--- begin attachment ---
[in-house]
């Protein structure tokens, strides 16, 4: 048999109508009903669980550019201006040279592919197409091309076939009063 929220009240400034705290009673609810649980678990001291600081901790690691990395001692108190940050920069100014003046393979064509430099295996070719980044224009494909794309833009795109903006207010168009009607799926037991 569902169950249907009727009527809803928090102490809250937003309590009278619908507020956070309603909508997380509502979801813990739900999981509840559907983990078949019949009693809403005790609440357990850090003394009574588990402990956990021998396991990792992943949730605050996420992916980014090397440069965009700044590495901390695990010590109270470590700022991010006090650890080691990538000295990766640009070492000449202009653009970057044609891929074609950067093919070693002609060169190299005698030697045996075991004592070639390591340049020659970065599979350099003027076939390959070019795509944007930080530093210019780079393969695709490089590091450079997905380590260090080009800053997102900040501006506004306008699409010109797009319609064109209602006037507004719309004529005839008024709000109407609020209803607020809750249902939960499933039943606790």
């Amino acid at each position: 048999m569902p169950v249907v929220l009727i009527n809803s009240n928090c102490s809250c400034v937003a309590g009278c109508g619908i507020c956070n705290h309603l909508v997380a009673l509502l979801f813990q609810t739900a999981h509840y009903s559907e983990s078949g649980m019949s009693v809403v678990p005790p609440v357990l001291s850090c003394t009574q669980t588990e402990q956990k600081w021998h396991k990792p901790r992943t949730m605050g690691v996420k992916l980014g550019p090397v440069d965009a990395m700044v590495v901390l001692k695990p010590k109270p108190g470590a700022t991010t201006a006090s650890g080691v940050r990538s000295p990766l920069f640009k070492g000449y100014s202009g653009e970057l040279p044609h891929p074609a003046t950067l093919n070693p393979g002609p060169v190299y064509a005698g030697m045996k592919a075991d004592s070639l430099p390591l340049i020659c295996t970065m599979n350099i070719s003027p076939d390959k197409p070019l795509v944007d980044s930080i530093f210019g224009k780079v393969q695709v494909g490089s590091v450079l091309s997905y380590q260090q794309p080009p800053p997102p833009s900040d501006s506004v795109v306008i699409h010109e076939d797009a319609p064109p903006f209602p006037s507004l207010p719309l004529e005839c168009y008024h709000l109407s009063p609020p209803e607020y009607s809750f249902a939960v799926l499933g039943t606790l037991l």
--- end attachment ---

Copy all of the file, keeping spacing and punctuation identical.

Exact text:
[in-house]
């Protein structure tokens, strides 16, 4: 048999109508009903669980550019201006040279592919197409091309076939009063 929220009240400034705290009673609810649980678990001291600081901790690691990395001692108190940050920069100014003046393979064509430099295996070719980044224009494909794309833009795109903006207010168009009607799926037991 569902169950249907009727009527809803928090102490809250937003309590009278619908507020956070309603909508997380509502979801813990739900999981509840559907983990078949019949009693809403005790609440357990850090003394009574588990402990956990021998396991990792992943949730605050996420992916980014090397440069965009700044590495901390695990010590109270470590700022991010006090650890080691990538000295990766640009070492000449202009653009970057044609891929074609950067093919070693002609060169190299005698030697045996075991004592070639390591340049020659970065599979350099003027076939390959070019795509944007930080530093210019780079393969695709490089590091450079997905380590260090080009800053997102900040501006506004306008699409010109797009319609064109209602006037507004719309004529005839008024709000109407609020209803607020809750249902939960499933039943606790």
């Amino acid at each position: 048999m569902p169950v249907v929220l009727i009527n809803s009240n928090c102490s809250c400034v937003a309590g009278c109508g619908i507020c956070n705290h309603l909508v997380a009673l509502l979801f813990q609810t739900a999981h509840y009903s559907e983990s078949g649980m019949s009693v809403v678990p005790p609440v357990l001291s850090c003394t009574q669980t588990e402990q956990k600081w021998h396991k990792p901790r992943t949730m605050g690691v996420k992916l980014g550019p090397v440069d965009a990395m700044v590495v901390l001692k695990p010590k109270p108190g470590a700022t991010t201006a006090s650890g080691v940050r990538s000295p990766l920069f640009k070492g000449y100014s202009g653009e970057l040279p044609h891929p074609a003046t950067l093919n070693p393979g002609p060169v190299y064509a005698g030697m045996k592919a075991d004592s070639l430099p390591l340049i020659c295996t970065m599979n350099i070719s003027p076939d390959k197409p070019l795509v944007d980044s930080i530093f210019g224009k780079v393969q695709v494909g490089s590091v450079l091309s997905y380590q260090q794309p080009p800053p997102p833009s900040d501006s506004v795109v306008i699409h010109e076939d797009a319609p064109p903006f209602p006037s507004l207010p719309l004529e005839c168009y008024h709000l109407s009063p609020p209803e607020y009607s809750f249902a939960v799926l499933g039943t606790l037991l």